JERUSALEM (Reuters) - Israel said on Tuesday it would not hold peace negotiations with a Palestinian government dependent on the Islamist Hamas group, responding to a new reconciliation agreement between the two main Palestinian factions.
Hamas and Palestinian Authority President Mahmoud Abbas’s Fatah faction sealed a deal last week in which Hamas agreed to cede administrative control of Gaza.
In a statement on Tuesday, Prime Minister Benjamin Netanyahu reaffirmed longstanding Israeli demands that Hamas abandon militancy.
“Pursuant to previous decisions, (Israel) will not conduct diplomatic negotiations with a Palestinian government that relies on Hamas, a terrorist organization that calls for the destruction of Israel, as long as it does not fulfill the following conditions,” the statement began.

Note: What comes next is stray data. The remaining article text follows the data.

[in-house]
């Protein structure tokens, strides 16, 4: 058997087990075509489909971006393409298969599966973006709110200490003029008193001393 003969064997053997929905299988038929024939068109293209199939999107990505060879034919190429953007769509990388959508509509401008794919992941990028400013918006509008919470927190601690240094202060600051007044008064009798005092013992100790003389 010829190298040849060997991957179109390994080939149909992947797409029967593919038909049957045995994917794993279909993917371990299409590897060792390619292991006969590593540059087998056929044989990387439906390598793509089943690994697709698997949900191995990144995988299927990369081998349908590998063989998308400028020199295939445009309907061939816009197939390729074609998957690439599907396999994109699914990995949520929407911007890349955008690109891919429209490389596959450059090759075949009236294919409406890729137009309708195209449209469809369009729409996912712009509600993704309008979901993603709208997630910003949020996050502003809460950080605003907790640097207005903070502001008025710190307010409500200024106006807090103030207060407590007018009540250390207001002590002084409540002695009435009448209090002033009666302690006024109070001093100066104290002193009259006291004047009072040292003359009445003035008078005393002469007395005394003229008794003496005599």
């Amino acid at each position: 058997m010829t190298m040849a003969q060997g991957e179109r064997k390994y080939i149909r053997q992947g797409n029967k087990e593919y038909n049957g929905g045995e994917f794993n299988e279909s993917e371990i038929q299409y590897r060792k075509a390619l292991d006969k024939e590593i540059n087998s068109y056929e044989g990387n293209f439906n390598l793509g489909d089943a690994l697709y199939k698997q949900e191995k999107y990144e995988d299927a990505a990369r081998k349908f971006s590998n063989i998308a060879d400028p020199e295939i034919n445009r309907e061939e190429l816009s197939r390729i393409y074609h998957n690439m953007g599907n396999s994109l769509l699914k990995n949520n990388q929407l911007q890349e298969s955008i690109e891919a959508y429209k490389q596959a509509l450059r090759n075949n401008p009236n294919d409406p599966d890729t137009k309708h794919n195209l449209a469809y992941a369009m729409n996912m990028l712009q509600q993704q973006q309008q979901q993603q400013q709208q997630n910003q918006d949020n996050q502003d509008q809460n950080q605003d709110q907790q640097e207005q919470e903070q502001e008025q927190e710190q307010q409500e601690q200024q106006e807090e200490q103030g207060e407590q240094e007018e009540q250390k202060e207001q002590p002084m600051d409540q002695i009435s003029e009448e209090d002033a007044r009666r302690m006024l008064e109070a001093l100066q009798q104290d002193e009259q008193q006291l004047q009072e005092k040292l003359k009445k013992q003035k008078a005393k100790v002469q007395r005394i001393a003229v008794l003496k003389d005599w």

It outlined seven conditions, including a demand that Hamas recognize Israel and disarm, sever its ties with Iran, return bodies of Israeli soldiers and civilians Israel believes are alive and held in Gaza, and that the Palestinian Authority assume full security control of the coastal enclave.
Under the reconciliation deal, about 3,000 Fatah security officers are to join the Gaza police force but Hamas will remain the most powerful armed Palestinian faction in the territory, with some 25,000 well-equipped militants.
Abbas spokesman Nabil Abu Rdainah said the Palestinians would not be swayed by Israel’s statement as it “will not change the official Palestinian position to move forward with reconciliation efforts.”